ADDIS ABABA – At least seven people were reportedly killed in a new wave of Muslim protests against a government campaign to indoctrinate their community with Ahbashism ideology.
“All what you see is a result of a long time oppression of Ethiopian Muslims,” Haji Abdurahman Sadiq, a Muslim community leader, told OnIslam.net.
Ethiopian police shot dead seven Muslims in Assasa town in Arsi province of Oromiya regional state on Friday.
Witnesses say the Muslim victims fell when Ethiopian security forces surrounded a mosque to arrest Sheikh Su’ud Aman on accusations of prompting “terrorist” ideology.
When worshippers tried to stop the Sheikh’s arrest, security forces opened fire, killing seven Muslims.
Scores of people were also reportedly injured in the incident.
The killings add to the troubling relationship between Muslims and their government over what Muslims describe as government interference in their religious affairs.
Muslims say the government is spearheading a campaign in collaboration with the Supreme Council of Islamic Affairs to indoctrinate their community with the ideology of a sect called “Ahbash”.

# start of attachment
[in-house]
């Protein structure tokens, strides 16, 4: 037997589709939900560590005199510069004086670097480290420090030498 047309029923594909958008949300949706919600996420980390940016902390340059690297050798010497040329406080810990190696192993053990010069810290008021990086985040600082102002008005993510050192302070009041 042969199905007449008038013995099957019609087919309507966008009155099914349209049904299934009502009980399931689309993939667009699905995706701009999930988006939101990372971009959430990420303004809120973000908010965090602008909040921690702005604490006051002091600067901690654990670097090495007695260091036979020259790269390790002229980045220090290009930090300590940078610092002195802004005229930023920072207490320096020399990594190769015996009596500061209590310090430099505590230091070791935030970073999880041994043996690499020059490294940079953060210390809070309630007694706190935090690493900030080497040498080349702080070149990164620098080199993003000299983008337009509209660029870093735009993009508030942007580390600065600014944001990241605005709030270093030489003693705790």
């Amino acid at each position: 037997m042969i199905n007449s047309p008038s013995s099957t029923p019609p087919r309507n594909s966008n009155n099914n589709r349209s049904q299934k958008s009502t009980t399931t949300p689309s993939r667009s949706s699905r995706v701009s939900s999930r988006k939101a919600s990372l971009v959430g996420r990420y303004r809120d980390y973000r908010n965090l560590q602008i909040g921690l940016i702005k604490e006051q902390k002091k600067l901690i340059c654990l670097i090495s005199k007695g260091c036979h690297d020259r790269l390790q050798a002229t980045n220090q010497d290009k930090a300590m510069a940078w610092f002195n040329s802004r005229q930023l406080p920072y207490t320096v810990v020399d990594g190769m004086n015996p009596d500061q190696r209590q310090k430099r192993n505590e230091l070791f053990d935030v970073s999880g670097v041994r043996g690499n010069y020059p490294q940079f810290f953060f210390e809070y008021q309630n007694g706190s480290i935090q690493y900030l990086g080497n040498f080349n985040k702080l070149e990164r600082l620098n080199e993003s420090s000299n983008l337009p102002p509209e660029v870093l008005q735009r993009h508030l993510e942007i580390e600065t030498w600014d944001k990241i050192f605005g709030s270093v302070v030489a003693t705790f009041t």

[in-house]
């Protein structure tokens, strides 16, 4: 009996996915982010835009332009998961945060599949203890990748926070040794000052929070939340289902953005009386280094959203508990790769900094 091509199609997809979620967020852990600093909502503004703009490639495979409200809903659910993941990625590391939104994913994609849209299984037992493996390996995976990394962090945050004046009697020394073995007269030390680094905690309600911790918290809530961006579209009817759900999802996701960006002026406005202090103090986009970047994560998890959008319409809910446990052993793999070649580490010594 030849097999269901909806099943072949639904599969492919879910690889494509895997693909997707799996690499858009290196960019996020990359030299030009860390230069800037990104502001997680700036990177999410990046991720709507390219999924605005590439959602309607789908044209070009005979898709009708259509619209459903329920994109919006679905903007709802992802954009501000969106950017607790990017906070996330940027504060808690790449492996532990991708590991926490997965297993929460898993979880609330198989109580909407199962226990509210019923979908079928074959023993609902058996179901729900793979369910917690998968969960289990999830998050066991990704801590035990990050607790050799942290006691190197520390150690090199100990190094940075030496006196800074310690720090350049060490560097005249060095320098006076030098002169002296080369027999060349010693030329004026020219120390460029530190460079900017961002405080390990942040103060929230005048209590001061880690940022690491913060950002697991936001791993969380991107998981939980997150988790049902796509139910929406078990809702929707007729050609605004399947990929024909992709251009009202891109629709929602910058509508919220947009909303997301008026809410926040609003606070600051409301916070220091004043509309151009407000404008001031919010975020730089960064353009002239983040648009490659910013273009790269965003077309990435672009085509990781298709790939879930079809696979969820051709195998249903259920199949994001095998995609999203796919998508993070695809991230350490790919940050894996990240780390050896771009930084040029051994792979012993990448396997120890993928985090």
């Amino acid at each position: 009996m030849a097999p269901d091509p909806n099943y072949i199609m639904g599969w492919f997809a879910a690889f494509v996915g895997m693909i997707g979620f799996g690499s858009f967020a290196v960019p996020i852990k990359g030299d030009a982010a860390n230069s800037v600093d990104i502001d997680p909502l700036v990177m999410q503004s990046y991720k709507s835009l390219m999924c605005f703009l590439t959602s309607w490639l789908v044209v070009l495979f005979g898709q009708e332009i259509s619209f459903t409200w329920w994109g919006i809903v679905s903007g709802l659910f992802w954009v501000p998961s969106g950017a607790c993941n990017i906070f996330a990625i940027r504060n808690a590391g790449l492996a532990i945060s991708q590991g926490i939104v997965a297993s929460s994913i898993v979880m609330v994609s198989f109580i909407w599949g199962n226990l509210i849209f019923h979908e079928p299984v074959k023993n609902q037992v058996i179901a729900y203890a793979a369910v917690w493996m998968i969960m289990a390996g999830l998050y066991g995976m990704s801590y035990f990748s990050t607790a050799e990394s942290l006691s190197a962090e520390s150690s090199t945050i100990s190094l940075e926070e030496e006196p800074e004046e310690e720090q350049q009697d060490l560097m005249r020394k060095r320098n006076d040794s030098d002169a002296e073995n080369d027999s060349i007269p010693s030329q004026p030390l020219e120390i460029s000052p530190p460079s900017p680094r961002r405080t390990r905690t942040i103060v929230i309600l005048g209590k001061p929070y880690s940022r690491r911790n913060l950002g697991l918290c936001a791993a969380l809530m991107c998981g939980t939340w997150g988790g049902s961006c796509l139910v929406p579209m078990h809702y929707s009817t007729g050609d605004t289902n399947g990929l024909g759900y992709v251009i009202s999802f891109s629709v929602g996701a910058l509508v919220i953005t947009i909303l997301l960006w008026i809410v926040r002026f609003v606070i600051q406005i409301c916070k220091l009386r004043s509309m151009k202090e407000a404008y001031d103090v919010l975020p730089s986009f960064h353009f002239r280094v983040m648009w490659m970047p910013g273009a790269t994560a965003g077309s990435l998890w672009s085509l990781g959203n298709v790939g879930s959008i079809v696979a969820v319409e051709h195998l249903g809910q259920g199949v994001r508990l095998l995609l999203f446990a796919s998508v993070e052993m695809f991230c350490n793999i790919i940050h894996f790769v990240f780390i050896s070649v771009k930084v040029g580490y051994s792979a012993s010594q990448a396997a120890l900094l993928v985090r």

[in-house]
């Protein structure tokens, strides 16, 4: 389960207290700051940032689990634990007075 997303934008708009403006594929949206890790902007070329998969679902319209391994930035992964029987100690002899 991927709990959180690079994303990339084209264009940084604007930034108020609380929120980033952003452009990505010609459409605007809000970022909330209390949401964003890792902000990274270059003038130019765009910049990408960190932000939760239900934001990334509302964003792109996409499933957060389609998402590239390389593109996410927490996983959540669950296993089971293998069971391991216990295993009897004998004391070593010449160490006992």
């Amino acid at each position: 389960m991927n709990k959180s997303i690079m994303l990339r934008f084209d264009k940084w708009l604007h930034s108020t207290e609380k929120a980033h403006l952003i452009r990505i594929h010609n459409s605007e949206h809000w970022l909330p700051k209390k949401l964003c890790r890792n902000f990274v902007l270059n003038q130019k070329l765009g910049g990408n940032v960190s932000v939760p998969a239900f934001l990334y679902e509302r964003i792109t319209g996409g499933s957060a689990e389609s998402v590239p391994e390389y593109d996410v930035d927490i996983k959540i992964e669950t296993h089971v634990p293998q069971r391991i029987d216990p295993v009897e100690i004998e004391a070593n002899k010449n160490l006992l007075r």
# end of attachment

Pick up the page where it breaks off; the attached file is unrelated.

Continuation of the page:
The government of Ethiopian Premier Meles Zenawi has put the Ahbas in charge of the religious affairs of Ethiopia’s Muslims.
Muslims say the government move is in violation of the constitution, which prevents the government interference in religious affairs.
Muslims also accuse the Ahbash of launching an “indoctrination program” in predominantly Muslim areas, forcing people to attend “religious training” camps or risk police interrogation and possible arrest.
Muslim leaders are planning to meet Premier Zenawi to discuss the situation of their community in Ethiopia.
Founded by Ethiopian-Lebanese scholar Sheikh Abdullah al-Harari, Ahbash is seen by the West as a “friendly alternative” to Wahabi ideology, which the West sees as extreme and militant.
Muslims say Ahbash imams are being brought over from Lebanon to fill the Majlis and teach Ethiopians that “Wahabis” are non-Muslims.
Muslim leaders accuse the Ethiopian government of repressing their community on the pretext of fighting terrorism.
“The government proclaimed in its constitution that it has no right to intervene in our religious affairs,” Sadiq told OnIslam.net.
“At start, it has allowed Muslims to preach freely, to publish Islamic books, to build Islamic schools etc.”
But all these have turned into a nightmare.
“We were hopeful then and thought that we were beginning a new era,” the Muslim leader said.
“But as time elapsed, the government started to oppress our people brutally.
The community leader said it has now become a “mission impossible” for Muslims to build a mosque in Ethiopia.
“Our children couldn’t express their faith freely in government-owned colleges and universities. Muslim charity organizations are falsely accused of expanding ‘Wahhabism’ and closed down.
“The leadership of the Majlis didn’t say anything when these illegal measures were hurting the Muslim society.”